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News

Video file: Microwave refracting composites allow invisibility cloaks to be built on 3D printer

Duke University Pratt School Of Engineering : 28 May, 2013  (Special Report)
A team led by scientists at Duke University's Pratt School of Engineering has demonstrated the first working "invisibility cloak." The cloak deflects microwave beams so they flow around a "hidden" object inside with little distortion, making it appear almost as if nothing were there at all.
Video file: Microwave refracting composites allow invisibility cloaks to be built on 3D printer

It may not be quite as versatile as Harry Potter's famous invisibility cloak just yet, but researchers have unveiled the first cloaking device anyone with a 3D printer can create themselves.

A metamaterial - a type of man-made composite - uses microscopic modulations in its surface to refract microwaves (and one day waves from visible light?) around an object. Current incarnations of the cloak have been made from fibreglass and copper, but Urzhumov and his team decided to experiment with a 3D-printed polymer-based cloak.

Three-dimensional printing, or stereolithographic fabrication,
has become increasingly popular, not only among industry,
but for personal use. It involves a moving nozzle guided by a
computer program laying down successive thin layers of a
material - usually a plastic - until a three-dimensional object
is produced. Researchers have created everything from a
working gun to replacement car parts using 3D printers.

 

 

 The design resembles a Frisbee made of Swiss cheese. However, each hole help to deflect microwave beams, making devices at its centre appear invisible to microwave beams.

The 3D printer "eliminates the 'shadow" that would be cast and makes it easier for something to be invisible. A bright, highly reflective object, like a metal cylinder, is made invisible. The microwaves are carefully guided by a thin dielectric shell and then re-radiated back into free space on the shadow side of the cloak.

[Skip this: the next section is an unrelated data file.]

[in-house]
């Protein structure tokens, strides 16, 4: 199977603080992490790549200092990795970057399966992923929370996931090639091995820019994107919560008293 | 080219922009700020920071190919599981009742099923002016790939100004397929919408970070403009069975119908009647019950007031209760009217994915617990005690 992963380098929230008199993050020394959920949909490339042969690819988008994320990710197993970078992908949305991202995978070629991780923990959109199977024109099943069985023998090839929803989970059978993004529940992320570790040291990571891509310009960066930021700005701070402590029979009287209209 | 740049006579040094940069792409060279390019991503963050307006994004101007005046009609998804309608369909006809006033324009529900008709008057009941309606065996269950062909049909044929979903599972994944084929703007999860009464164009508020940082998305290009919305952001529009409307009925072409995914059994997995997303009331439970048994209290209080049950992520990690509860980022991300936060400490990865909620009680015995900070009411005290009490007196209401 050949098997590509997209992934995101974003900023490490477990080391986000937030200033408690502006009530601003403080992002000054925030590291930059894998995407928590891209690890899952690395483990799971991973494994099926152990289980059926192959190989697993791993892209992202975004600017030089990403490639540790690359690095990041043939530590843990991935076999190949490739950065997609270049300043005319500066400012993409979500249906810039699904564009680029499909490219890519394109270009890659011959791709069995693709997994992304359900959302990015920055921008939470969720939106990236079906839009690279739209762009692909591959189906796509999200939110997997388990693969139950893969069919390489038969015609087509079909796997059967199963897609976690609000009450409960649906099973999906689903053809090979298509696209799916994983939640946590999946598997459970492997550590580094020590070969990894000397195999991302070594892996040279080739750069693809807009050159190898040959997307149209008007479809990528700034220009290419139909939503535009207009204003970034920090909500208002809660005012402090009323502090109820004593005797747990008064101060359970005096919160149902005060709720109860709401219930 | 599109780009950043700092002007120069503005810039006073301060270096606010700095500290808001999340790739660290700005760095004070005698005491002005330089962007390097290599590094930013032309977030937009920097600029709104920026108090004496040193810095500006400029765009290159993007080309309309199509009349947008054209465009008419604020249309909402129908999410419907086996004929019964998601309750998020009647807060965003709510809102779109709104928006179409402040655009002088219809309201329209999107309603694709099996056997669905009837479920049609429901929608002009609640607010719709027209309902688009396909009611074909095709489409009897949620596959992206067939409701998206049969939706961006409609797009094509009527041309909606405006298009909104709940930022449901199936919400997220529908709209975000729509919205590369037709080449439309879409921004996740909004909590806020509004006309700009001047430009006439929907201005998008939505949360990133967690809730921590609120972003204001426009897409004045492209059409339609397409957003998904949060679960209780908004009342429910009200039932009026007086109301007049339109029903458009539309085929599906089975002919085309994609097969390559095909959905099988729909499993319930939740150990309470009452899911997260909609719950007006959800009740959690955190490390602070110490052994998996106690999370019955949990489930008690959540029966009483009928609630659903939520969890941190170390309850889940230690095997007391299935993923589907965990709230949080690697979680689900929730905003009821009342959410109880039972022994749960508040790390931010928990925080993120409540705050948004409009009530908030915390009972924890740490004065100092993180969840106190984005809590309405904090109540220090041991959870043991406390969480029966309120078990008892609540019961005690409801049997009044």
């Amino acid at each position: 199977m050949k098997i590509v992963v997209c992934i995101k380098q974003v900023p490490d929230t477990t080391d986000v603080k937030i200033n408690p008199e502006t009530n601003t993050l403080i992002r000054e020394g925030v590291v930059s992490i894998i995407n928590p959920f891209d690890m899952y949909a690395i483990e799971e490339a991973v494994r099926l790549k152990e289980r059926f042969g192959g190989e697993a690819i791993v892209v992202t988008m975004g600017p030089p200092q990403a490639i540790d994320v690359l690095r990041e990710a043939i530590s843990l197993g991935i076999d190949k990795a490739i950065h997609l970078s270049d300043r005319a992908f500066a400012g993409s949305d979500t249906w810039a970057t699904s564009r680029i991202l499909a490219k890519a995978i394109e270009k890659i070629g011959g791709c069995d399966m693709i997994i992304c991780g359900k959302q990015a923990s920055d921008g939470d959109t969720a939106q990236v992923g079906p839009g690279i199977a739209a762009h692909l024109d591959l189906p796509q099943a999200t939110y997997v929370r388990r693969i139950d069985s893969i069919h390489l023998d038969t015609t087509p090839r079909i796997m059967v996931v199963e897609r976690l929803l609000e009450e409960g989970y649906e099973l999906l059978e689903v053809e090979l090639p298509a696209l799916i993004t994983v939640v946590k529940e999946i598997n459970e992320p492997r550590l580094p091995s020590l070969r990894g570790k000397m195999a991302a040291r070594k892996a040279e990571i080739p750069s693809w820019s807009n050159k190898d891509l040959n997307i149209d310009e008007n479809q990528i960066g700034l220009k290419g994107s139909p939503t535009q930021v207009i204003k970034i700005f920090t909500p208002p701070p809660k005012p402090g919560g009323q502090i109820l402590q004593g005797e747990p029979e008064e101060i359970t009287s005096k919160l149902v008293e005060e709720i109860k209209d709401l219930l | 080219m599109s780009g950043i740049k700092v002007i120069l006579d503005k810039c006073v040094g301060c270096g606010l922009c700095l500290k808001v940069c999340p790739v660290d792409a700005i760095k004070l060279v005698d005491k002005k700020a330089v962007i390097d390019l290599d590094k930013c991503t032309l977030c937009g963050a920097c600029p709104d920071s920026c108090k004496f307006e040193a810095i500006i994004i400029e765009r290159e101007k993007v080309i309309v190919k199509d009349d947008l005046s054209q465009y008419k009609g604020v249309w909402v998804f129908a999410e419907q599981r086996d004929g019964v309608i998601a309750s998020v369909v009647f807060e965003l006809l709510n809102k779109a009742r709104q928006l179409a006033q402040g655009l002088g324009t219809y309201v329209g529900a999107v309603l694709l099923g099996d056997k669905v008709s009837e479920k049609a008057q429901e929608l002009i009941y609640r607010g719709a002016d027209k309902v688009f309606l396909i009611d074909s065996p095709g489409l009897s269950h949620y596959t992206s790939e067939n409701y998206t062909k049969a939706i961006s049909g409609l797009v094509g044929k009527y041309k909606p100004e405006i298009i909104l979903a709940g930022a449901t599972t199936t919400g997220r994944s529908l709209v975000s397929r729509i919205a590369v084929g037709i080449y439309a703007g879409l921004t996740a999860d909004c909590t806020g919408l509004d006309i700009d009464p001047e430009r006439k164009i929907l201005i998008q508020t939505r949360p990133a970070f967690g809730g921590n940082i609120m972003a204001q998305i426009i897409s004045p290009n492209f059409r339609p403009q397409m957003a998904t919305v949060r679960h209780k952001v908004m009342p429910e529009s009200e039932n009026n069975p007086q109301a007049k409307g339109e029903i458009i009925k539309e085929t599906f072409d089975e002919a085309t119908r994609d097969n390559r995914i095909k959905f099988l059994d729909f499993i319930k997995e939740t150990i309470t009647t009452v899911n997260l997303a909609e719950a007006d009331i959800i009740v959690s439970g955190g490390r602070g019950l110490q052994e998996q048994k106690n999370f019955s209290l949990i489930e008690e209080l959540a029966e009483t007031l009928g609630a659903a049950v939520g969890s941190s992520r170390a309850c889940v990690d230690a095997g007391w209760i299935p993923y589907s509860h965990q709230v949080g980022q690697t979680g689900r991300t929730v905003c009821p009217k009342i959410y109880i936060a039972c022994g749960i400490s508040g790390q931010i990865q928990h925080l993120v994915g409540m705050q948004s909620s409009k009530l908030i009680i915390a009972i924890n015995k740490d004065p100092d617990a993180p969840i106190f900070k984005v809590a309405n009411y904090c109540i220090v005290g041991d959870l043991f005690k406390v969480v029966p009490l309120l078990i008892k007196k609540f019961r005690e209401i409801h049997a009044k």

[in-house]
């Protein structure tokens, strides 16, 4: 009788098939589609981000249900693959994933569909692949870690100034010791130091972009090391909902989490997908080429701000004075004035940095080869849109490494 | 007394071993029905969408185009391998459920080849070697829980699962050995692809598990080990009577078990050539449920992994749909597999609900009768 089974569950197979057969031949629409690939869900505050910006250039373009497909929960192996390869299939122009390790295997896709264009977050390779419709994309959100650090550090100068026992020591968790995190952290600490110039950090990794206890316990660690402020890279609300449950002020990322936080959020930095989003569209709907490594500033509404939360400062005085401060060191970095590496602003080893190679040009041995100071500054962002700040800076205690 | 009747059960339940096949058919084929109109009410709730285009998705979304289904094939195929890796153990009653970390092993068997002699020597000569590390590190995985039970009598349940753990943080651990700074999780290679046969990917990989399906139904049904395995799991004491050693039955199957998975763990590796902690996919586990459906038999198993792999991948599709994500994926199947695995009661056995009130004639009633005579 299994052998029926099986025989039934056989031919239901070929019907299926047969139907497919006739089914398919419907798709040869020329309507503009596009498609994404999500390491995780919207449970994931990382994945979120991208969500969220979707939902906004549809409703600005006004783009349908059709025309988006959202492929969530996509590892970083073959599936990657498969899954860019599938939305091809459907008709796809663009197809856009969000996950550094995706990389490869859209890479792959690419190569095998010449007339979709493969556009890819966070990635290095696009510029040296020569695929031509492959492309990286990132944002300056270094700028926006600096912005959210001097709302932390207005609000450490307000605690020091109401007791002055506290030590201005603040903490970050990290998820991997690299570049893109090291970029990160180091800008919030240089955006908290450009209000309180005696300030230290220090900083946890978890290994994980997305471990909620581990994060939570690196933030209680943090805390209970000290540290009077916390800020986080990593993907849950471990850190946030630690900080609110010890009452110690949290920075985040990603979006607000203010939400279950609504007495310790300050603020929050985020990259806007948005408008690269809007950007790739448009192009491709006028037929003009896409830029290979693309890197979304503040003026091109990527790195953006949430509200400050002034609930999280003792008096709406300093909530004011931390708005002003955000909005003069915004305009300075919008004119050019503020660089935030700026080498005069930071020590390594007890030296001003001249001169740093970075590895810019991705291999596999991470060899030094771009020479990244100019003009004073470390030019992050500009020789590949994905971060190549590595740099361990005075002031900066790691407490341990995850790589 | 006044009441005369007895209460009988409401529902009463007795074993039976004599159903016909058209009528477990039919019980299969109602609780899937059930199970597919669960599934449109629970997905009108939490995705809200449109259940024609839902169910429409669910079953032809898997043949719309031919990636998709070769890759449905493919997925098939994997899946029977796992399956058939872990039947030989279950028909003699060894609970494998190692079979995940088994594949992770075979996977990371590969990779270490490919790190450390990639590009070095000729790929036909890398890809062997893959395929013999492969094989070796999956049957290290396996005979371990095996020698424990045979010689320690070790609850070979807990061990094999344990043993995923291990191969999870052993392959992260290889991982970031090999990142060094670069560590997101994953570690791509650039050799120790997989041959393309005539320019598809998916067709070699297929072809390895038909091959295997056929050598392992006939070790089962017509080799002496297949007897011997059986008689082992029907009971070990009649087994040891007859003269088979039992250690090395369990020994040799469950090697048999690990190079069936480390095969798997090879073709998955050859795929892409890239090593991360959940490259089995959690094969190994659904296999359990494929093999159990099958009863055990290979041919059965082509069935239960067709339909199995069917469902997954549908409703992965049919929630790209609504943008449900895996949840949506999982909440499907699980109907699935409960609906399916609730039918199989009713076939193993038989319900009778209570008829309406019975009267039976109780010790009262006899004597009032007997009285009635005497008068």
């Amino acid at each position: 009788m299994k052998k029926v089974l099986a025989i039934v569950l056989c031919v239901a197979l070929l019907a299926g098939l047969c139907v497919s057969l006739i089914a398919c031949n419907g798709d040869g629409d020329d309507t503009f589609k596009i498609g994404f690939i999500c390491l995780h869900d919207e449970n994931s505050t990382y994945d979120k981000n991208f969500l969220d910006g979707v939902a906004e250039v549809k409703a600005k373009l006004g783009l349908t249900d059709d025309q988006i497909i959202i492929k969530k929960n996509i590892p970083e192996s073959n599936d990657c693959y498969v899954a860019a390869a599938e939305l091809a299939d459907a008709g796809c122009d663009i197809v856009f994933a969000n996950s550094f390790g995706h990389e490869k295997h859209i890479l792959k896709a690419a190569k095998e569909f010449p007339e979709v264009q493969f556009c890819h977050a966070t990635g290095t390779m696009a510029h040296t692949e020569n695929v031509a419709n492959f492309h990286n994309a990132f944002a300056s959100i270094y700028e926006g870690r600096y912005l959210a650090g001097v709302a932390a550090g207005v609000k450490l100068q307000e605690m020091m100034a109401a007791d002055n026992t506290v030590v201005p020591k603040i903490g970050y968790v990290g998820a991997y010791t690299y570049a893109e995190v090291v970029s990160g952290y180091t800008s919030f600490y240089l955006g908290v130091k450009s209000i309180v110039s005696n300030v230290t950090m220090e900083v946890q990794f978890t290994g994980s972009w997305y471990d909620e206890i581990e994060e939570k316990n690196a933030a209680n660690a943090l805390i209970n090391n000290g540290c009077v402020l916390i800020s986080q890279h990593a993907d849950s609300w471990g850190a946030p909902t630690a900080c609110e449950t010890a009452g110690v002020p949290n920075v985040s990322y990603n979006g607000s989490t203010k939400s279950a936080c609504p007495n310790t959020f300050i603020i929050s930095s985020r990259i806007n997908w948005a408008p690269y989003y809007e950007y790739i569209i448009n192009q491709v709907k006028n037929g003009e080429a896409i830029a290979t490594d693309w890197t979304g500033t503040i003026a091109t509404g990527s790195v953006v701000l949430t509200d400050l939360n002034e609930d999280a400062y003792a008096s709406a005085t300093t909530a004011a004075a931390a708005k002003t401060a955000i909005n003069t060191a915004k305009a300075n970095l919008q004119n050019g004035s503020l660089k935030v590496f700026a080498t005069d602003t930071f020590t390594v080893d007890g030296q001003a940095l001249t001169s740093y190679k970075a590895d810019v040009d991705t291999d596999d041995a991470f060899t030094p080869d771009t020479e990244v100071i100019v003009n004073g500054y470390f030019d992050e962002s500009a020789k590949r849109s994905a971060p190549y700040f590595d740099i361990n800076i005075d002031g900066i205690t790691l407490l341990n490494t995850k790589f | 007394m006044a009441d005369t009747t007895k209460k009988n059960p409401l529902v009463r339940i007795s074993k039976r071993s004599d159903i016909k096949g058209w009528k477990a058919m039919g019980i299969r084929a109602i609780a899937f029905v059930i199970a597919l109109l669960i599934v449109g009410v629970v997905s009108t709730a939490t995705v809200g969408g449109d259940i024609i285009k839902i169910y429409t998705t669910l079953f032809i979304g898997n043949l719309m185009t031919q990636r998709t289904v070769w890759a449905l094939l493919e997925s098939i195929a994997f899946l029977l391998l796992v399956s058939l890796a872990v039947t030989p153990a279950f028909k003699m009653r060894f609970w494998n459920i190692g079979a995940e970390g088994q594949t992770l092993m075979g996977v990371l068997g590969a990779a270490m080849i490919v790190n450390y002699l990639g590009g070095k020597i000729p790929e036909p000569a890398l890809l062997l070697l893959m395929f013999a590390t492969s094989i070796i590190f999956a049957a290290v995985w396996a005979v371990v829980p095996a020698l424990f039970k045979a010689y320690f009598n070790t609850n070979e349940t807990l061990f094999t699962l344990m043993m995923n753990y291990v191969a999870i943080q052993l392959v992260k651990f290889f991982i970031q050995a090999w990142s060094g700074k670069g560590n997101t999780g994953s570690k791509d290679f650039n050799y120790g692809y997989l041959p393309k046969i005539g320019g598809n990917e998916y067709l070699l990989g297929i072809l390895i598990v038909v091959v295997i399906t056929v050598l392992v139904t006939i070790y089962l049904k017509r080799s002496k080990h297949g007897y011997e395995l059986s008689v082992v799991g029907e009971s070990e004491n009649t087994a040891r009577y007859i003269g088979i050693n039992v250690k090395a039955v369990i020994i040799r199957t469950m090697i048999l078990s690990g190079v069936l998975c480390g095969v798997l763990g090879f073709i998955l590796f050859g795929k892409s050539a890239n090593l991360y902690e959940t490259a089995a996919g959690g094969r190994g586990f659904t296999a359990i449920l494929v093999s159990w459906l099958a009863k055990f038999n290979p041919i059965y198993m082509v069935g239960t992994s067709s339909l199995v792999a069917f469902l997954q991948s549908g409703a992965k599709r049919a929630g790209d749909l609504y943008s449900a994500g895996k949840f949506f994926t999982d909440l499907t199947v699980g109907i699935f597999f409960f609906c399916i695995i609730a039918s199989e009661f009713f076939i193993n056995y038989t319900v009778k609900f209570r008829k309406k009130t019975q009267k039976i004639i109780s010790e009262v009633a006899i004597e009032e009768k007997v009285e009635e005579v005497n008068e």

The disk-like cloak has an open area in its centre where the researchers placed an opaque object.
Algorithms determined the location, size and shape of the holes to deflect microwave beams, and the fabrication process takes from three to seven hours.

When microwave beams were aimed at the object through the side of the disk, the cloak made it appear that the object was not there.

 

Yaroslav Urzhumov, assistant research professor in electrical and computer engineering at Duke's Pratt School of Engineering, believes the technique will be appropriate for building cloaks that are several metres in diameter, but still fairly thin at 2.5cm. Current cloaks are more suited to shielding aircraft from radar, but 3D printing enthusiasts will be holding their breath for the moment the visibile light cloak CAD instructions go live.

A 3D printer called a MakerBot from the US costs around £600 and uses reels of plastic to print objects.

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